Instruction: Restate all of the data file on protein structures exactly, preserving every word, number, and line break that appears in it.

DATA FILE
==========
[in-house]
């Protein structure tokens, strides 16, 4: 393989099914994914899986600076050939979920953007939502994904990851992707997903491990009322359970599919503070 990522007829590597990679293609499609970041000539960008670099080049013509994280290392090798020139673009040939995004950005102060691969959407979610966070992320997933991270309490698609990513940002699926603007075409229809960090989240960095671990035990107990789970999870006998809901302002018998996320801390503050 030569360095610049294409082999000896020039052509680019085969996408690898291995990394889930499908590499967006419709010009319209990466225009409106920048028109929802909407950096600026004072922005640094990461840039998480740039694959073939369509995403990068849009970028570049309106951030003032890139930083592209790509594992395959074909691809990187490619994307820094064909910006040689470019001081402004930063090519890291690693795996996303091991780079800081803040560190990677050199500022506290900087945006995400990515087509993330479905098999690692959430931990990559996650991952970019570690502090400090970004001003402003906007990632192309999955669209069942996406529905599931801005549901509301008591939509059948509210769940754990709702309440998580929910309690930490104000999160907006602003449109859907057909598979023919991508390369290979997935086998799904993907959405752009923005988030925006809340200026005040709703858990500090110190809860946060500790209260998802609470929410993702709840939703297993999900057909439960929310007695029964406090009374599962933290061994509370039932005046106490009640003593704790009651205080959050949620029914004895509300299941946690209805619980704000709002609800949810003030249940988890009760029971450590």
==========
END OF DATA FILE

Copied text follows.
[in-house]
């Protein structure tokens, strides 16, 4: 393989099914994914899986600076050939979920953007939502994904990851992707997903491990009322359970599919503070 990522007829590597990679293609499609970041000539960008670099080049013509994280290392090798020139673009040939995004950005102060691969959407979610966070992320997933991270309490698609990513940002699926603007075409229809960090989240960095671990035990107990789970999870006998809901302002018998996320801390503050 030569360095610049294409082999000896020039052509680019085969996408690898291995990394889930499908590499967006419709010009319209990466225009409106920048028109929802909407950096600026004072922005640094990461840039998480740039694959073939369509995403990068849009970028570049309106951030003032890139930083592209790509594992395959074909691809990187490619994307820094064909910006040689470019001081402004930063090519890291690693795996996303091991780079800081803040560190990677050199500022506290900087945006995400990515087509993330479905098999690692959430931990990559996650991952970019570690502090400090970004001003402003906007990632192309999955669209069942996406529905599931801005549901509301008591939509059948509210769940754990709702309440998580929910309690930490104000999160907006602003449109859907057909598979023919991508390369290979997935086998799904993907959405752009923005988030925006809340200026005040709703858990500090110190809860946060500790209260998802609470929410993702709840939703297993999900057909439960929310007695029964406090009374599962933290061994509370039932005046106490009640003593704790009651205080959050949620029914004895509300299941946690209805619980704000709002609800949810003030249940988890009760029971450590």